Australia is responsible for three World Heritage-listed islands in the Southern Ocean near Antarctica.

These Sub-Antarctic Islands – Macquarie, Heard and the McDonald Islands – are among the last truly wild places on the planet.

Teeming with spectacular and unique wildlife, they provide crucial breeding and feeding habitat for penguins, seals, sea lions, whales, fish and dozens of migratory birds, such as albatross. Some species, such as the royal penguin, are found nowhere else on Earth.

Macquarie Island lies 1,500 km off the coast of Tasmania, halfway to Antarctica. It’s a lush and windy wonderland that usually takes three days to reach by ship from Hobart. Macquarie is home to the royal penguin and the Macquarie Island imperial shag, both of which are found nowhere else on Earth. It’s a haven for a remarkable array of Antarctic wildlife, including 4 species of albatross, 4 species of penguins,  3 fur seals, elephant seals and 13 species of marine. It is the only place formed entirely of oceanic crust, where rocks from deep below the Earth’s surface have been thrust above sea level, creating an island with steep escarpments, lakes and Sub-Antarctic vegetation –- a jewel in the crown of the Southern Ocean.

Even more remote are Australia’s biologically pristine Heard and McDonald Islands, which lie 4,000 km southwest of Perth in Western Australia and just 1,700 km from the Antarctic continent. Lashed by gale-force winds and pounded by treacherous surf, they comprise the only Sub-Antarctic island group with an entirely intact ecosystem, free of any known species directly introduced by humans. This means that biological and evolutionary processes can occur naturally, making these islands a unique living test tube of life in the Southern Ocean and an important barometer of climate change. Heard Island is also home to Big Ben – an active volcano which, at 2,745 metres, is taller than mainland Australia’s largest mountain, Kosciuszko.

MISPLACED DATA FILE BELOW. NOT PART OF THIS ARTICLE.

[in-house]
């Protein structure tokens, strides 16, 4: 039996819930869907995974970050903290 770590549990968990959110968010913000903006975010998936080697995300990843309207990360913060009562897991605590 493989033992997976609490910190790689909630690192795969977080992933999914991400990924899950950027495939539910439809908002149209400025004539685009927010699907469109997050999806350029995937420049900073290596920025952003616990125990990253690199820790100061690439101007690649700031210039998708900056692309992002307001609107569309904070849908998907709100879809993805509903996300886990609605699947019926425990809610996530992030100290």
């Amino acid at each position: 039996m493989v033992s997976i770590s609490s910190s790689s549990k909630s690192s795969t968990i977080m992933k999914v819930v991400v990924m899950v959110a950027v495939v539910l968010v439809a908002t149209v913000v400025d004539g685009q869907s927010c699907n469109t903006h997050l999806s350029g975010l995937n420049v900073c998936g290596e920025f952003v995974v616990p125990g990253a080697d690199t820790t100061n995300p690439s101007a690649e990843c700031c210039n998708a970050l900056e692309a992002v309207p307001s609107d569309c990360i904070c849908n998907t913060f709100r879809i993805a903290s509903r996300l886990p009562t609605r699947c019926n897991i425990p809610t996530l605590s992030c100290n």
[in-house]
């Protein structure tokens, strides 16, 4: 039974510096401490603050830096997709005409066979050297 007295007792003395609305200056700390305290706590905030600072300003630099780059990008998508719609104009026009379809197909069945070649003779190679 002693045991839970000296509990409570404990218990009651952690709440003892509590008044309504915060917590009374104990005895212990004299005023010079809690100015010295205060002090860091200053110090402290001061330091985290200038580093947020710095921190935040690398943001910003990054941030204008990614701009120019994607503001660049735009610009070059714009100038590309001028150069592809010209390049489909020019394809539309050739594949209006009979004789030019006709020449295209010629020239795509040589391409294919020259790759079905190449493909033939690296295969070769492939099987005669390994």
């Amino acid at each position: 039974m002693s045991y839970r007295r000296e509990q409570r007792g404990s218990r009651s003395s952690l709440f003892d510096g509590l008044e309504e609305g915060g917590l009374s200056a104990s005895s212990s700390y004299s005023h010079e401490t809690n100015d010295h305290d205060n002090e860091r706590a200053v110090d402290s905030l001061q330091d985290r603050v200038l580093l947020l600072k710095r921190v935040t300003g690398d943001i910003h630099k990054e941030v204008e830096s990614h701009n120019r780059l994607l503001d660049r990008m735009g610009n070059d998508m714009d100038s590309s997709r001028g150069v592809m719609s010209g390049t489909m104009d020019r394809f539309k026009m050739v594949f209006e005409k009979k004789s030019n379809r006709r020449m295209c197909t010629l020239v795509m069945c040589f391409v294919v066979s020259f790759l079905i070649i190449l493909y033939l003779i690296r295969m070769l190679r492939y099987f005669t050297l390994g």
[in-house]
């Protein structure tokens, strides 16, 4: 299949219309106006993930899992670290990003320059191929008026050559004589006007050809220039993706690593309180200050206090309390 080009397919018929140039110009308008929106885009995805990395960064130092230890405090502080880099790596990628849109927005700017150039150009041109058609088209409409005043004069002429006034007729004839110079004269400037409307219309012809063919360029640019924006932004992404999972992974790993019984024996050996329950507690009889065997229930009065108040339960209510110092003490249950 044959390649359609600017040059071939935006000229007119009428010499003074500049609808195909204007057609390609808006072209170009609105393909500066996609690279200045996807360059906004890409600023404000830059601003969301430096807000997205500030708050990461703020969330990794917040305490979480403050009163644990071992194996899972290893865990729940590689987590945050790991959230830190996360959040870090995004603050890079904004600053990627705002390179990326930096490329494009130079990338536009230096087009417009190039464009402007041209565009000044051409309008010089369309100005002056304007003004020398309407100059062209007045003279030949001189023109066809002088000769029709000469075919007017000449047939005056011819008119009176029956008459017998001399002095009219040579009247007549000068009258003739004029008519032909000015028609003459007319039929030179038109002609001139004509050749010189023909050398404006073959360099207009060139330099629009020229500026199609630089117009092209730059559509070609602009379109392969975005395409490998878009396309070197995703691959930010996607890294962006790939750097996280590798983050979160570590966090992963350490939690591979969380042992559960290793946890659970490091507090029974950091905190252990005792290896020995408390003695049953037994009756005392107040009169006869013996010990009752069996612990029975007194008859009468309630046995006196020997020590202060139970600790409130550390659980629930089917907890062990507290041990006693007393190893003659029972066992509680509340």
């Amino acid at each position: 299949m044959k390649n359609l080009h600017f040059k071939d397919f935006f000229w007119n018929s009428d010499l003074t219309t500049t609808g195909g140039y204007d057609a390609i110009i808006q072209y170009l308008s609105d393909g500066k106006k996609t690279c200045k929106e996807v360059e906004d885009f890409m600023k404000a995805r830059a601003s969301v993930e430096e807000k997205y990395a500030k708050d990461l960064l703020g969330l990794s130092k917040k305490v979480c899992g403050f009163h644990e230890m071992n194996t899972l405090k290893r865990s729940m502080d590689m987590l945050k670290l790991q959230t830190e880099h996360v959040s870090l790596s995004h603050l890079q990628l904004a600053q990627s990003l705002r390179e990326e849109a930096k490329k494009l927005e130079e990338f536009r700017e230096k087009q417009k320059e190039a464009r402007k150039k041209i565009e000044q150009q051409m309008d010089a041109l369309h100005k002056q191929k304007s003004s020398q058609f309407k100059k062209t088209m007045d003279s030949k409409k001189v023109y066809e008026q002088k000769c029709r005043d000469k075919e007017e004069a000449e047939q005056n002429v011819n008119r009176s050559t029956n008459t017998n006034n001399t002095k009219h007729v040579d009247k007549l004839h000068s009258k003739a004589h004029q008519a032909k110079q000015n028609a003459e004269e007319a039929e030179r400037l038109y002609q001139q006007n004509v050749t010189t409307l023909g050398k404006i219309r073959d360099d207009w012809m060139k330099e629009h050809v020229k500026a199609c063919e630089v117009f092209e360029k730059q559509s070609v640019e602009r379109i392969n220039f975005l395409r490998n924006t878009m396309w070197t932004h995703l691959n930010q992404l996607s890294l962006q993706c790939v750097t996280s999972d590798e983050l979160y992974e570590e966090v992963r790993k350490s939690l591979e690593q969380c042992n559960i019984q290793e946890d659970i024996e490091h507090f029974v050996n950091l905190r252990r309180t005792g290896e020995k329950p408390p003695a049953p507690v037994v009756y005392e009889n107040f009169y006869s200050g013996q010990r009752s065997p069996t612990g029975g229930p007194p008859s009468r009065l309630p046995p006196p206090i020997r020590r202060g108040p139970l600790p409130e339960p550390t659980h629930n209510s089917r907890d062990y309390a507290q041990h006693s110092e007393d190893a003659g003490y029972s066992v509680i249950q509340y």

Despite the unique and rich conservation values of these globally recognised islands, only small sections of the waters surrounding Australia’s Sub-Antarctic territories are protected from harmful activity such as deep sea mining or industrial fishing. Climate Change, pollution and industrial fishing are already putting increasing pressure on marine life across the Southern Ocean. History shows that unless precious environments like this have strong protections in place, they fall victim to such threats.

An adult male Southern Elephant Seal (Mirounga leonina) on Macquarie Island

Antarctica and the Southern Ocean are at the centre of international jostling  for power and influence. These tensions have stalled global progress on establishing a network of marine sanctuaries to protect the Antarctic and its incredible marine life. Now, more than ever, countries like Australia must take decisive action in their own Sub-Antarctic territories to strengthen marine protections.

A healthy Sub-Antarctic region is also vital for reducing the impacts of climate change. That’s because the Southern Ocean has enormous capacity to absorb carbon emissions and excess heat. 

We must learn from the past and protect these islands and oceans before it’s too late. Marine sanctuaries are crucial to ensure global ecosystems remain healthy. 

Top image credit: Jamie Van Jones

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